Carroll County will not proceed with plans to build a $13 million water treatment plant on Piney Run Reservoir in Sykesville until it obtains the land it needs for an access road and pipeline.
The commissioners reviewed yesterday a $477,570 contract for designing the plant, securing state construction permits and putting the work out to bid. The county legal staff has approved the contract, but the commissioners will defer approval until they have secured rights of way from residents along Hollenberry Road. The county plans to widen and pave the winding gravel road and use it as access to the proposed plant at the southeastern end of the 300-acre lake.
"The road and the pipeline into the plant are key factors," said Commissioner Julia Walsh Gouge. "This is a major contract that all three of us must also go through with staff."
Commissioner Donald I. Dell said he did not want to prolong the process, "but I want to make sure we are on the right track and that there are no surprises. If there is no access, there is no need to sign a contract."
Doug Myers, county director of public works, has received appraisals for property along Hollenberry Road but has not negotiated with residents.
At Gouge's request, Myers also will organize an informational meeting to review plans with neighbors of the plant.
The plant will be able to process as much as 3 million gallons of water a day, which is needed to increase the supply in South Carroll. The area has suffered several water shortages and bans on outdoor use of water during prolonged dry spells.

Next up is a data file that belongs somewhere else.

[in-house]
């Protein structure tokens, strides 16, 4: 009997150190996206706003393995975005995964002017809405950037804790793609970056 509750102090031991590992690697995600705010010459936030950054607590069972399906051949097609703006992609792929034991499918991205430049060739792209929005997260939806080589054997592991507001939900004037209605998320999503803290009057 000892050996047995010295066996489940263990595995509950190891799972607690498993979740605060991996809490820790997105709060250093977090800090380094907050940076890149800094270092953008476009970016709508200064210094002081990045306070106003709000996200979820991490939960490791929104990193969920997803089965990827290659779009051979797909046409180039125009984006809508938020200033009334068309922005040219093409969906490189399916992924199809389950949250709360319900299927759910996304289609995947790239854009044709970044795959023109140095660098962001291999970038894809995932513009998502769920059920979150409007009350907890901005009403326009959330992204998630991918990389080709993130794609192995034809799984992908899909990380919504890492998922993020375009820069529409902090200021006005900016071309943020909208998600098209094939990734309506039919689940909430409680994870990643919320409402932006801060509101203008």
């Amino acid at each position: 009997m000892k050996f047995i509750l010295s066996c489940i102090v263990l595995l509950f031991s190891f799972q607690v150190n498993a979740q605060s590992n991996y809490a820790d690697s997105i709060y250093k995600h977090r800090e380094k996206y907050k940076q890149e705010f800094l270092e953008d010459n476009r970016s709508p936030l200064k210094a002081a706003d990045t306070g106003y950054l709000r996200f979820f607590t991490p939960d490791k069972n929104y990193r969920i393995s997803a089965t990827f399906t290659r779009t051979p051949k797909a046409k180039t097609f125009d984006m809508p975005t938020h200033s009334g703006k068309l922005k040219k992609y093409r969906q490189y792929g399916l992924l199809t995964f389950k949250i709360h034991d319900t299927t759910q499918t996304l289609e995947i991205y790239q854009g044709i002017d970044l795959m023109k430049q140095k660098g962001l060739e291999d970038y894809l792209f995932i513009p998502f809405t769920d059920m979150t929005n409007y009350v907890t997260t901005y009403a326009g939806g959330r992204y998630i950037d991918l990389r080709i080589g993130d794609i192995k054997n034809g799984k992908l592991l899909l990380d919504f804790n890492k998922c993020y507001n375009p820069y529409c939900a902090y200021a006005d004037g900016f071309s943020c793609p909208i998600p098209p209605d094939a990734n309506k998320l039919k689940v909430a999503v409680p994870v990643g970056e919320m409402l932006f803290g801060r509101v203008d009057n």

Black and Veatch, a Gaithersburg engineering company, designed a larger plant in 1993 at a cost of $2.1 million. At that time, the estimate for the completed plant was $10.2 million. Those plans were scrapped a few years later in favor of expanding the Freedom plant on Liberty Reservoir and building a series of wells.
Dell and Commissioner Robin Bartlett Frazier voted last summer to revive the Piney Run plan, despite strident opposition from Gouge and several community groups. Initial funding - about $2.2 million - is available in the county's enterprise fund, and the original design is viable.
"We will be using the same basic contract," said Isaac Menasche, senior assistant county attorney.
Black and Veatch will scale back the plant from 6 million gallons a day to 3 million. The cost estimate includes the company's efforts to secure a construction permit from the state. The county reserves the right to terminate the contract.
"Black and Veatch will do 30 percent of the contract work and then give us a preliminary estimate of the construction costs," said Menasche. "If the estimate is high, it will be an opportunity for you to re-evaluate."
When design and permitting are completed, the company will provide an estimated cost - within 10 percent - and assist the county in putting the project out to bid.